This morning's jobs report was pretty good. 242,000 jobs were added, outstripping expectations, the unemployment rate held steady at 4.9% (the lowest in eight years), and numbers from December and January were revised up.
But a number missing from media reports is the real big story here: between 2012 and 2015, incomes grew at a higher rate than inflation, and people at the bottom of the economic ladder benefited the most. Data shows that real income (i.e. adjusted for inflation) of income earners at the 10th percentile (i.e. workers who make less than 90% of the country) grew the most, by 1.3%, and the incomes of the top 10% grew the least, by 0.2%.
Sure, one-and-a-half percent is not much in the way of income growth, but it damn well is a step in the right direction both coming from a near-depression a little over a half a decade ago, and towards addressing income inequality.
The other big number that is hiding out is the measure that includes labor underutilization - i.e. people who are working part time because they cannot find full time work - known as U6, dropped 0.2 points to 9.7% in February, just a half point above pre-Great Recession average. In total, part time work for economic reason now accounts for 3.7% of the labor force, dropping a full 2 points from recession high. Even more impressive, the percentage of the workforce who have been unemployed (and looking for work) for more than 6 months - the long term unemployed - has dropped from 3.6% to 1.3%, nearly even with its pre-recession average.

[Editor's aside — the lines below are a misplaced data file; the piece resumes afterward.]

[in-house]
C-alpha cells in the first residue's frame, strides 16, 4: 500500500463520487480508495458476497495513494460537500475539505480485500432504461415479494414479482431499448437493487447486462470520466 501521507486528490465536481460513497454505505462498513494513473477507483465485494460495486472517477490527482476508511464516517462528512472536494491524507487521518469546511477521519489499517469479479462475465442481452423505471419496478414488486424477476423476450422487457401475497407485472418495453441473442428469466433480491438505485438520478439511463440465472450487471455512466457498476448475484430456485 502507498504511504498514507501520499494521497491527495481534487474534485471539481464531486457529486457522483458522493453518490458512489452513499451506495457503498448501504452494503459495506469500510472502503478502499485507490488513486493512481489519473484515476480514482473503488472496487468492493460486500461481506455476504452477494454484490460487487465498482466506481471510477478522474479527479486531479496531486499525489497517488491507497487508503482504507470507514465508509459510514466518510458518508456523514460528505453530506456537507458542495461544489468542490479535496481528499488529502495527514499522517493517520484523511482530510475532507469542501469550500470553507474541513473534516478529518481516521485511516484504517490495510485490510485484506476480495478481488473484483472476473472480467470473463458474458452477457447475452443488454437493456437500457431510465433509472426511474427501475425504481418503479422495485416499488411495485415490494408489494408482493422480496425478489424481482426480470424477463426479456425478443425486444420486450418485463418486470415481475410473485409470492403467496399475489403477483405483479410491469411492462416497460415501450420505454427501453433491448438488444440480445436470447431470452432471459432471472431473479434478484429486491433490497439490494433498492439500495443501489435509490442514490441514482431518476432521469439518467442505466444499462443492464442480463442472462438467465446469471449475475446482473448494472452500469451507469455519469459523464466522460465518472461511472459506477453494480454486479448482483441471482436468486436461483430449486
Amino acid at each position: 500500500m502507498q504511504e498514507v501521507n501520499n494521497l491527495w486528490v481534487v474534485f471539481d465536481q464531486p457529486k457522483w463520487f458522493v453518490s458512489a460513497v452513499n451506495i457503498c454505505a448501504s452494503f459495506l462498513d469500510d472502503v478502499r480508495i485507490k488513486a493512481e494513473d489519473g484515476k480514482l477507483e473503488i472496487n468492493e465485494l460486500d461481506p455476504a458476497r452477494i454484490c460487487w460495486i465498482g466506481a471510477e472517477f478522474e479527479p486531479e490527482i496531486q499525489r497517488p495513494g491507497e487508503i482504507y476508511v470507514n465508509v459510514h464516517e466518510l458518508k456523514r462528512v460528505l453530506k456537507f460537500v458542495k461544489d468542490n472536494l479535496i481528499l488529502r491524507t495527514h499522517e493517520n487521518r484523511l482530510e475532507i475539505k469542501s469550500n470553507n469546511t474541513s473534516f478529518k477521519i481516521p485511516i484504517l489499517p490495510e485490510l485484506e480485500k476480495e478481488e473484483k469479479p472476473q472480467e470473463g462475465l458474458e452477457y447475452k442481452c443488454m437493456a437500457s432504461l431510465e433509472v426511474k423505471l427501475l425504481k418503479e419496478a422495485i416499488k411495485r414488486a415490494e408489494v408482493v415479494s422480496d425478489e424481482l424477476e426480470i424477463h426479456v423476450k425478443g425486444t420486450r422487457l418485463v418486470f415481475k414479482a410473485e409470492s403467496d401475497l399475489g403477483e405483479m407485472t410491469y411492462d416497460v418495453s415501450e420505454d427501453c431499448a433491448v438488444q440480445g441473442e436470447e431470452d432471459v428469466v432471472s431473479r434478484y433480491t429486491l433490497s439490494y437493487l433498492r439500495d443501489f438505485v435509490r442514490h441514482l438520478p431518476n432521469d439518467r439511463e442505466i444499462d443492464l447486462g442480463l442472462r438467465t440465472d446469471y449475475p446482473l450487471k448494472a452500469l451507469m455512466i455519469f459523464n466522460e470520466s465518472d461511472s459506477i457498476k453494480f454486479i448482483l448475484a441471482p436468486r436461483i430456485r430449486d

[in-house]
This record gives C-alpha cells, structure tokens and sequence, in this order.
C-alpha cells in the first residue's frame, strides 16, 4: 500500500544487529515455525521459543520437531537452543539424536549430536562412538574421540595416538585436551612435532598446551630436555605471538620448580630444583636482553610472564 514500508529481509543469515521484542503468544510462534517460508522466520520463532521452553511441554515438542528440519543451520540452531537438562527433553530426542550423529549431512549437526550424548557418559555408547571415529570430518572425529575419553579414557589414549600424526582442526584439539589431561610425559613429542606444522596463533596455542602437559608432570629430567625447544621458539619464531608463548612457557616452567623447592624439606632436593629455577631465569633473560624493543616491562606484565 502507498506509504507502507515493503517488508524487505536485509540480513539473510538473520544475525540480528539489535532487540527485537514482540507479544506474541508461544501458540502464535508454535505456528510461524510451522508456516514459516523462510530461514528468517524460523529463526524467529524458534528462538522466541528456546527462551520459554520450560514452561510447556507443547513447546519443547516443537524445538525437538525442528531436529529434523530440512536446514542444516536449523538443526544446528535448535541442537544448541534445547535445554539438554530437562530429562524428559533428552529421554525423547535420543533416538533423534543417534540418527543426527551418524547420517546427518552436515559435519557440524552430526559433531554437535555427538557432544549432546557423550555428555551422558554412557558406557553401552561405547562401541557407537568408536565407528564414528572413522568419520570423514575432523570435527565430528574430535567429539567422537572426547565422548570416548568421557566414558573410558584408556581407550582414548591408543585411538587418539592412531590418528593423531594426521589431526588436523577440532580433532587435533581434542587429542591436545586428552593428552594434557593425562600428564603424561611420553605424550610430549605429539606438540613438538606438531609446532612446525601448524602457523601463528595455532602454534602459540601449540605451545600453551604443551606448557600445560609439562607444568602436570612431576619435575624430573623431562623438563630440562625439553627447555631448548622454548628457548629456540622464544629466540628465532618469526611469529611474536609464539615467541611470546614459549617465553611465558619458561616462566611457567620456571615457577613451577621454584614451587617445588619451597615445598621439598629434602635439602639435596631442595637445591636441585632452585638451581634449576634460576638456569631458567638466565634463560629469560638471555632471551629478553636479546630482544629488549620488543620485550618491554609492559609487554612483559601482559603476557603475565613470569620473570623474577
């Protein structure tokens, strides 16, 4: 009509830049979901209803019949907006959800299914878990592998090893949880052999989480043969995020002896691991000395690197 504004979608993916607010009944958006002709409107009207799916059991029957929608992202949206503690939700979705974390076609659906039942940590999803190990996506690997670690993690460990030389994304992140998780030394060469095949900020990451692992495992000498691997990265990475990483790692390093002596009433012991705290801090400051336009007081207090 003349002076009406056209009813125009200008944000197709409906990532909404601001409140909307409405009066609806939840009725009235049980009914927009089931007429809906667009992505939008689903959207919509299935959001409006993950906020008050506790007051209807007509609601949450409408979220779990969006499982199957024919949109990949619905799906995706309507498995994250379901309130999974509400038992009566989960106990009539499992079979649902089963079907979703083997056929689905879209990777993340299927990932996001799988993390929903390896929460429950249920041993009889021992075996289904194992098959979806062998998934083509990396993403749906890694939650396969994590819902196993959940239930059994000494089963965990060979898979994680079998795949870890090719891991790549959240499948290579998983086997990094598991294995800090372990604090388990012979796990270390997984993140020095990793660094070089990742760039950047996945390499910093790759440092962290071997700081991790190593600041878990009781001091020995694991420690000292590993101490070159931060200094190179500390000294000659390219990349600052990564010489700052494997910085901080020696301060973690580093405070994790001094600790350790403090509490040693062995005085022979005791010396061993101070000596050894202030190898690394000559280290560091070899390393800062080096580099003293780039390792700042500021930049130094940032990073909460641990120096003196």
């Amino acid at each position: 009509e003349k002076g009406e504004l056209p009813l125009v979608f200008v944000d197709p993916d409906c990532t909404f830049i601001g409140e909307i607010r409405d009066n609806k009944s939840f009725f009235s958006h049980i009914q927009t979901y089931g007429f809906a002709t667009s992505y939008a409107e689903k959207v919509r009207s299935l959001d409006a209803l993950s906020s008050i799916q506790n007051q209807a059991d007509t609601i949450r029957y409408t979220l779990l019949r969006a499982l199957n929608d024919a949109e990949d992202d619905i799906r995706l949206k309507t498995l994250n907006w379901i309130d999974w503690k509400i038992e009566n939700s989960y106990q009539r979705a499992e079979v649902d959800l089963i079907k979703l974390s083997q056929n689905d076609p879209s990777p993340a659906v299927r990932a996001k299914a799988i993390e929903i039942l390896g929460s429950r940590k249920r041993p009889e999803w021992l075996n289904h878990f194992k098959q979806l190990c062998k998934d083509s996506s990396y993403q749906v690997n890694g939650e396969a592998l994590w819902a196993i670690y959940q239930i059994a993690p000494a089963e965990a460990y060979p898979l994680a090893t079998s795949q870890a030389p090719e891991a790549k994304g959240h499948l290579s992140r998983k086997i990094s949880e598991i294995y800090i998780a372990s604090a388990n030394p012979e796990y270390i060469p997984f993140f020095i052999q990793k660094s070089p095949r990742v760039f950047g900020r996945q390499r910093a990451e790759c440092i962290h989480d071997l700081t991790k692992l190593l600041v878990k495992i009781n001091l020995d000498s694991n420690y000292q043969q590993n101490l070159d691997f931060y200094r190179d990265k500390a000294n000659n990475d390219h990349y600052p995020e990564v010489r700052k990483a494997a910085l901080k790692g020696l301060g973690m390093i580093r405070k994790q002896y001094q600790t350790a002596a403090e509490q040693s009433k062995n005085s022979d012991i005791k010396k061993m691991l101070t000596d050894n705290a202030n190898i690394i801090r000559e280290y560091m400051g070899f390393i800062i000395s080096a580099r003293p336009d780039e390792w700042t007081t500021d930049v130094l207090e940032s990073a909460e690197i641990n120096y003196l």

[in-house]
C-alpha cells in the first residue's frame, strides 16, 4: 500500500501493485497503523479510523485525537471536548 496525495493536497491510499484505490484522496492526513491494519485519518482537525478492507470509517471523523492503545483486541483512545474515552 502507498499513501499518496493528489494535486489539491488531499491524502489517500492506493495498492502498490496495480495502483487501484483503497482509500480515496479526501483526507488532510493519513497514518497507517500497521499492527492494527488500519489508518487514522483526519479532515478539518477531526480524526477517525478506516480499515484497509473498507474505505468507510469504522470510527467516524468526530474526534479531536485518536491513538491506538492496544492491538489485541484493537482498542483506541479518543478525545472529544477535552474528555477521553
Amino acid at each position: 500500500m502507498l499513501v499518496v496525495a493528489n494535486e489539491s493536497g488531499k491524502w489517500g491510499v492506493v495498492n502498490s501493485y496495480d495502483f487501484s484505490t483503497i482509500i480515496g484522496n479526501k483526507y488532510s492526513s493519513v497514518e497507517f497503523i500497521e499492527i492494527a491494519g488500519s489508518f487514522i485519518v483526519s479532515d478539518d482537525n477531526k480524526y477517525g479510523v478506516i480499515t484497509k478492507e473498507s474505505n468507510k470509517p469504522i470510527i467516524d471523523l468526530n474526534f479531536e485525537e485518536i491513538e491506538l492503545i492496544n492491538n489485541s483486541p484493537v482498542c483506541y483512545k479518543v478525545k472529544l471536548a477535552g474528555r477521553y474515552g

Anytime anyone complains about "the real unemployment" - Bernie and GOP-speak for U-6, remind them this: President Obama has cut U-6 in almost half, and he's cut the rate of long term unemployment by two-thirds.
Economic growth is robust, jobs are growing at a better-than-expected pace as we continue America's longest era of private sector job growth by far, and income is growing the most for those who need it most. By a reference point, FDR's recovery from the Great Depression was stalled a similar point in his presidency, as the economy fell back into recession from mid 1937 to 1938, and in that period, the unemployment rate (U-3, not U-6) rose from 14% to 19%.
I know we have said this before, but it bears repeating: the progress President Obama has accomplished against the backdrop of the second worst economic catastrophe in American history and unprecedented political obstructionism is not just impressive, it is nearly miraculous.